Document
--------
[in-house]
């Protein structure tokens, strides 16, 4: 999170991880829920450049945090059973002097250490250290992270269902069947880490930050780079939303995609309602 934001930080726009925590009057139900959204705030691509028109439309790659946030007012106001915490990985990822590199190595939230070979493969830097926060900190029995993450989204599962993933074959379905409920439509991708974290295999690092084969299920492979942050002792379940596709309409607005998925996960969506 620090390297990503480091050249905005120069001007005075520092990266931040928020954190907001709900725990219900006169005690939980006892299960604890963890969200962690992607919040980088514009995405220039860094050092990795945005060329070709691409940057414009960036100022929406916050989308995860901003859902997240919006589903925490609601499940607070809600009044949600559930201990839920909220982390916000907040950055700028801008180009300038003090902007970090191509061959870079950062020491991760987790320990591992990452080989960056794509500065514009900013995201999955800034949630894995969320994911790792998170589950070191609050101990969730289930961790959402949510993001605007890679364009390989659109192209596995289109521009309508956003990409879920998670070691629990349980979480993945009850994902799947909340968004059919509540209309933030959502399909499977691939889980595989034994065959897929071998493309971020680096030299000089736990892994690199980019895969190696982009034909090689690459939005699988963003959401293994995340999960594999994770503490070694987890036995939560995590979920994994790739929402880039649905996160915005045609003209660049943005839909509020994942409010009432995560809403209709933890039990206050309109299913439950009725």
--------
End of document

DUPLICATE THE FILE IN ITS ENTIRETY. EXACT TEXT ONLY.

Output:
[in-house]
């Protein structure tokens, strides 16, 4: 999170991880829920450049945090059973002097250490250290992270269902069947880490930050780079939303995609309602 934001930080726009925590009057139900959204705030691509028109439309790659946030007012106001915490990985990822590199190595939230070979493969830097926060900190029995993450989204599962993933074959379905409920439509991708974290295999690092084969299920492979942050002792379940596709309409607005998925996960969506 620090390297990503480091050249905005120069001007005075520092990266931040928020954190907001709900725990219900006169005690939980006892299960604890963890969200962690992607919040980088514009995405220039860094050092990795945005060329070709691409940057414009960036100022929406916050989308995860901003859902997240919006589903925490609601499940607070809600009044949600559930201990839920909220982390916000907040950055700028801008180009300038003090902007970090191509061959870079950062020491991760987790320990591992990452080989960056794509500065514009900013995201999955800034949630894995969320994911790792998170589950070191609050101990969730289930961790959402949510993001605007890679364009390989659109192209596995289109521009309508956003990409879920998670070691629990349980979480993945009850994902799947909340968004059919509540209309933030959502399909499977691939889980595989034994065959897929071998493309971020680096030299000089736990892994690199980019895969190696982009034909090689690459939005699988963003959401293994995340999960594999994770503490070694987890036995939560995590979920994994790739929402880039649905996160915005045609003209660049943005839909509020994942409010009432995560809403209709933890039990206050309109299913439950009725």